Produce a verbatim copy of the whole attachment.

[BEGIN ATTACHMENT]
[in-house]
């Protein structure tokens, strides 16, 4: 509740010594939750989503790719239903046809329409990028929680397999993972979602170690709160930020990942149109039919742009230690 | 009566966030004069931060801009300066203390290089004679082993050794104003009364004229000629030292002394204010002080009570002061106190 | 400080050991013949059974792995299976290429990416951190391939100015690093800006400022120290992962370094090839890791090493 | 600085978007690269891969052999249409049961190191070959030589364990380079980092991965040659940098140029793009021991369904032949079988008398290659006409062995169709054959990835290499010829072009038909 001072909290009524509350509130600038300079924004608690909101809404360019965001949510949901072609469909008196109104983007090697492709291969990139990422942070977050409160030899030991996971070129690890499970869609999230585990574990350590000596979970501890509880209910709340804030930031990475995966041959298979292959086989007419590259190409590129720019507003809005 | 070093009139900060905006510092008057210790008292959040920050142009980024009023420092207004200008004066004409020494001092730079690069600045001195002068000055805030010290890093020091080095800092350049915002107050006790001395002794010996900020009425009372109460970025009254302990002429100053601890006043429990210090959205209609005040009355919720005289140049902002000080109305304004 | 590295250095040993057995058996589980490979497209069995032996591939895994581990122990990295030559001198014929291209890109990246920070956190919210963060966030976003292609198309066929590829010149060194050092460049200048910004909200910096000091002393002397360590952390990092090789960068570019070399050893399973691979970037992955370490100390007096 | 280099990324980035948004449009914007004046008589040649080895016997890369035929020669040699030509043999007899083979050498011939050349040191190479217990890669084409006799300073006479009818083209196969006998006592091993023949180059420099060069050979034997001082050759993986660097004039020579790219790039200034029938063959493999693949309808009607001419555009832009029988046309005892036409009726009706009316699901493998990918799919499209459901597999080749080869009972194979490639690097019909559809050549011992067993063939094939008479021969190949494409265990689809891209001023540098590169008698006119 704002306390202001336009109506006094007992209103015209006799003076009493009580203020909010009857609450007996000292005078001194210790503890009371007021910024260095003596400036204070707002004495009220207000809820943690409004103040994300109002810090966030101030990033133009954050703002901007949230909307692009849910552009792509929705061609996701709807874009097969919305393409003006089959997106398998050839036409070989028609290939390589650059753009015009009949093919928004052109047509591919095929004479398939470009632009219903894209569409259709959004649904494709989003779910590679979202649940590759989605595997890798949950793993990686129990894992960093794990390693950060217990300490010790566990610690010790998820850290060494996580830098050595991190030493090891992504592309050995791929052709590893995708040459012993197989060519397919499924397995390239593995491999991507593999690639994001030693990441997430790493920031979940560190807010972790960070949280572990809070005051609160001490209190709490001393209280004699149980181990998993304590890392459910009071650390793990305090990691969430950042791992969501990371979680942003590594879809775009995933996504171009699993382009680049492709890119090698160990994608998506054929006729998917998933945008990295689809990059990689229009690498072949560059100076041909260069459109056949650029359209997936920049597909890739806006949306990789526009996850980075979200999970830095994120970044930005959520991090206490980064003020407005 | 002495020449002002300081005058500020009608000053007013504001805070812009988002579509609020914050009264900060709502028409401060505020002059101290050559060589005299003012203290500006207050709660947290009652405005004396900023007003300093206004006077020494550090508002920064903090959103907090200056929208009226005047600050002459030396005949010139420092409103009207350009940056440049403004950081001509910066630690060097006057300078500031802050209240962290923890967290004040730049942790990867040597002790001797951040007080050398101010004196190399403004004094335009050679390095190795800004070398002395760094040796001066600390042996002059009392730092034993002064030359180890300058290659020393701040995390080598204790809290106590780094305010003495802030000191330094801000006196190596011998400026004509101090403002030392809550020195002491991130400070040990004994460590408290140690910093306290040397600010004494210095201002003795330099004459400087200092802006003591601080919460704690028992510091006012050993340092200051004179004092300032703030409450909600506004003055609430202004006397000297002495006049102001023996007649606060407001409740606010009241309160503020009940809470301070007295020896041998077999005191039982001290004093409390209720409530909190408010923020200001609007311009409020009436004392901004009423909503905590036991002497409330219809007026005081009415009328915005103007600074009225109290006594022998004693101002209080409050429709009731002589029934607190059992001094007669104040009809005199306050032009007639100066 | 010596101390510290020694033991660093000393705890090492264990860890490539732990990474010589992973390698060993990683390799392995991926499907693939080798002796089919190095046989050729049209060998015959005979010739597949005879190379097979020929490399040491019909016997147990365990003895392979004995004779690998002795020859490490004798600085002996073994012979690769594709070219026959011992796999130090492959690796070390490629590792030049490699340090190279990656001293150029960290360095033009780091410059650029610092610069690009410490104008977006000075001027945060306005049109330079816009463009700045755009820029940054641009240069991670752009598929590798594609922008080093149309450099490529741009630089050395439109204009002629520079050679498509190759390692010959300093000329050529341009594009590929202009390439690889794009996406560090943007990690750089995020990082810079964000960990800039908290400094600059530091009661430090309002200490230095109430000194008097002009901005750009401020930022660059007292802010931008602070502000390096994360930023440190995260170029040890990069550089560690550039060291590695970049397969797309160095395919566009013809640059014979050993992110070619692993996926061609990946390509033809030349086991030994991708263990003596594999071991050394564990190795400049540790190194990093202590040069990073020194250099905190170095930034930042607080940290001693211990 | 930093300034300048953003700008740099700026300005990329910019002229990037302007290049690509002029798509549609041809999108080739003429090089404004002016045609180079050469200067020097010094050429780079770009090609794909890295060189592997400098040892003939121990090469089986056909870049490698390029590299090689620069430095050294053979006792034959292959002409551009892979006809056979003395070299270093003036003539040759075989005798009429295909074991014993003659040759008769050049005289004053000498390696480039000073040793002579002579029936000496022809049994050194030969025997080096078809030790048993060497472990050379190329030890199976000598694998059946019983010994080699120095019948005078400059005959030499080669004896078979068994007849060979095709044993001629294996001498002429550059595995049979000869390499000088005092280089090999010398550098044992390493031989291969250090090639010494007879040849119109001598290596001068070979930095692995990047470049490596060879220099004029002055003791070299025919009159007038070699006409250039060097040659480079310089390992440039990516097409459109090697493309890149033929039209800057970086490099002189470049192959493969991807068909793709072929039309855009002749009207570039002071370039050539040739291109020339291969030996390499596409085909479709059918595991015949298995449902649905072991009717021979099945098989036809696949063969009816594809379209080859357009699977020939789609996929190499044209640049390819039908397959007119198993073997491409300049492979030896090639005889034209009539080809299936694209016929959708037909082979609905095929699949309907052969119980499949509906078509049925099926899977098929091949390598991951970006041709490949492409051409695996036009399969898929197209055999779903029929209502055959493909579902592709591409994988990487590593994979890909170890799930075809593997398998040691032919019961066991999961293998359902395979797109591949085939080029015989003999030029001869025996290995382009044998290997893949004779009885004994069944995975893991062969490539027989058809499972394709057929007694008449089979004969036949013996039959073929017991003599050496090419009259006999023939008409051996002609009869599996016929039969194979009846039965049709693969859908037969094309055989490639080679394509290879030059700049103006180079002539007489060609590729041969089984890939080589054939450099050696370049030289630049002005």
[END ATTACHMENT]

[in-house]
């Protein structure tokens, strides 16, 4: 509740010594939750989503790719239903046809329409990028929680397999993972979602170690709160930020990942149109039919742009230690 | 009566966030004069931060801009300066203390290089004679082993050794104003009364004229000629030292002394204010002080009570002061106190 | 400080050991013949059974792995299976290429990416951190391939100015690093800006400022120290992962370094090839890791090493 | 600085978007690269891969052999249409049961190191070959030589364990380079980092991965040659940098140029793009021991369904032949079988008398290659006409062995169709054959990835290499010829072009038909 001072909290009524509350509130600038300079924004608690909101809404360019965001949510949901072609469909008196109104983007090697492709291969990139990422942070977050409160030899030991996971070129690890499970869609999230585990574990350590000596979970501890509880209910709340804030930031990475995966041959298979292959086989007419590259190409590129720019507003809005 | 070093009139900060905006510092008057210790008292959040920050142009980024009023420092207004200008004066004409020494001092730079690069600045001195002068000055805030010290890093020091080095800092350049915002107050006790001395002794010996900020009425009372109460970025009254302990002429100053601890006043429990210090959205209609005040009355919720005289140049902002000080109305304004 | 590295250095040993057995058996589980490979497209069995032996591939895994581990122990990295030559001198014929291209890109990246920070956190919210963060966030976003292609198309066929590829010149060194050092460049200048910004909200910096000091002393002397360590952390990092090789960068570019070399050893399973691979970037992955370490100390007096 | 280099990324980035948004449009914007004046008589040649080895016997890369035929020669040699030509043999007899083979050498011939050349040191190479217990890669084409006799300073006479009818083209196969006998006592091993023949180059420099060069050979034997001082050759993986660097004039020579790219790039200034029938063959493999693949309808009607001419555009832009029988046309005892036409009726009706009316699901493998990918799919499209459901597999080749080869009972194979490639690097019909559809050549011992067993063939094939008479021969190949494409265990689809891209001023540098590169008698006119 704002306390202001336009109506006094007992209103015209006799003076009493009580203020909010009857609450007996000292005078001194210790503890009371007021910024260095003596400036204070707002004495009220207000809820943690409004103040994300109002810090966030101030990033133009954050703002901007949230909307692009849910552009792509929705061609996701709807874009097969919305393409003006089959997106398998050839036409070989028609290939390589650059753009015009009949093919928004052109047509591919095929004479398939470009632009219903894209569409259709959004649904494709989003779910590679979202649940590759989605595997890798949950793993990686129990894992960093794990390693950060217990300490010790566990610690010790998820850290060494996580830098050595991190030493090891992504592309050995791929052709590893995708040459012993197989060519397919499924397995390239593995491999991507593999690639994001030693990441997430790493920031979940560190807010972790960070949280572990809070005051609160001490209190709490001393209280004699149980181990998993304590890392459910009071650390793990305090990691969430950042791992969501990371979680942003590594879809775009995933996504171009699993382009680049492709890119090698160990994608998506054929006729998917998933945008990295689809990059990689229009690498072949560059100076041909260069459109056949650029359209997936920049597909890739806006949306990789526009996850980075979200999970830095994120970044930005959520991090206490980064003020407005 | 002495020449002002300081005058500020009608000053007013504001805070812009988002579509609020914050009264900060709502028409401060505020002059101290050559060589005299003012203290500006207050709660947290009652405005004396900023007003300093206004006077020494550090508002920064903090959103907090200056929208009226005047600050002459030396005949010139420092409103009207350009940056440049403004950081001509910066630690060097006057300078500031802050209240962290923890967290004040730049942790990867040597002790001797951040007080050398101010004196190399403004004094335009050679390095190795800004070398002395760094040796001066600390042996002059009392730092034993002064030359180890300058290659020393701040995390080598204790809290106590780094305010003495802030000191330094801000006196190596011998400026004509101090403002030392809550020195002491991130400070040990004994460590408290140690910093306290040397600010004494210095201002003795330099004459400087200092802006003591601080919460704690028992510091006012050993340092200051004179004092300032703030409450909600506004003055609430202004006397000297002495006049102001023996007649606060407001409740606010009241309160503020009940809470301070007295020896041998077999005191039982001290004093409390209720409530909190408010923020200001609007311009409020009436004392901004009423909503905590036991002497409330219809007026005081009415009328915005103007600074009225109290006594022998004693101002209080409050429709009731002589029934607190059992001094007669104040009809005199306050032009007639100066 | 010596101390510290020694033991660093000393705890090492264990860890490539732990990474010589992973390698060993990683390799392995991926499907693939080798002796089919190095046989050729049209060998015959005979010739597949005879190379097979020929490399040491019909016997147990365990003895392979004995004779690998002795020859490490004798600085002996073994012979690769594709070219026959011992796999130090492959690796070390490629590792030049490699340090190279990656001293150029960290360095033009780091410059650029610092610069690009410490104008977006000075001027945060306005049109330079816009463009700045755009820029940054641009240069991670752009598929590798594609922008080093149309450099490529741009630089050395439109204009002629520079050679498509190759390692010959300093000329050529341009594009590929202009390439690889794009996406560090943007990690750089995020990082810079964000960990800039908290400094600059530091009661430090309002200490230095109430000194008097002009901005750009401020930022660059007292802010931008602070502000390096994360930023440190995260170029040890990069550089560690550039060291590695970049397969797309160095395919566009013809640059014979050993992110070619692993996926061609990946390509033809030349086991030994991708263990003596594999071991050394564990190795400049540790190194990093202590040069990073020194250099905190170095930034930042607080940290001693211990 | 930093300034300048953003700008740099700026300005990329910019002229990037302007290049690509002029798509549609041809999108080739003429090089404004002016045609180079050469200067020097010094050429780079770009090609794909890295060189592997400098040892003939121990090469089986056909870049490698390029590299090689620069430095050294053979006792034959292959002409551009892979006809056979003395070299270093003036003539040759075989005798009429295909074991014993003659040759008769050049005289004053000498390696480039000073040793002579002579029936000496022809049994050194030969025997080096078809030790048993060497472990050379190329030890199976000598694998059946019983010994080699120095019948005078400059005959030499080669004896078979068994007849060979095709044993001629294996001498002429550059595995049979000869390499000088005092280089090999010398550098044992390493031989291969250090090639010494007879040849119109001598290596001068070979930095692995990047470049490596060879220099004029002055003791070299025919009159007038070699006409250039060097040659480079310089390992440039990516097409459109090697493309890149033929039209800057970086490099002189470049192959493969991807068909793709072929039309855009002749009207570039002071370039050539040739291109020339291969030996390499596409085909479709059918595991015949298995449902649905072991009717021979099945098989036809696949063969009816594809379209080859357009699977020939789609996929190499044209640049390819039908397959007119198993073997491409300049492979030896090639005889034209009539080809299936694209016929959708037909082979609905095929699949309907052969119980499949509906078509049925099926899977098929091949390598991951970006041709490949492409051409695996036009399969898929197209055999779903029929209502055959493909579902592709591409994988990487590593994979890909170890799930075809593997398998040691032919019961066991999961293998359902395979797109591949085939080029015989003999030029001869025996290995382009044998290997893949004779009885004994069944995975893991062969490539027989058809499972394709057929007694008449089979004969036949013996039959073929017991003599050496090419009259006999023939008409051996002609009869599996016929039969194979009846039965049709693969859908037969094309055989490639080679394509290879030059700049103006180079002539007489060609590729041969089984890939080589054939450099050696370049030289630049002005």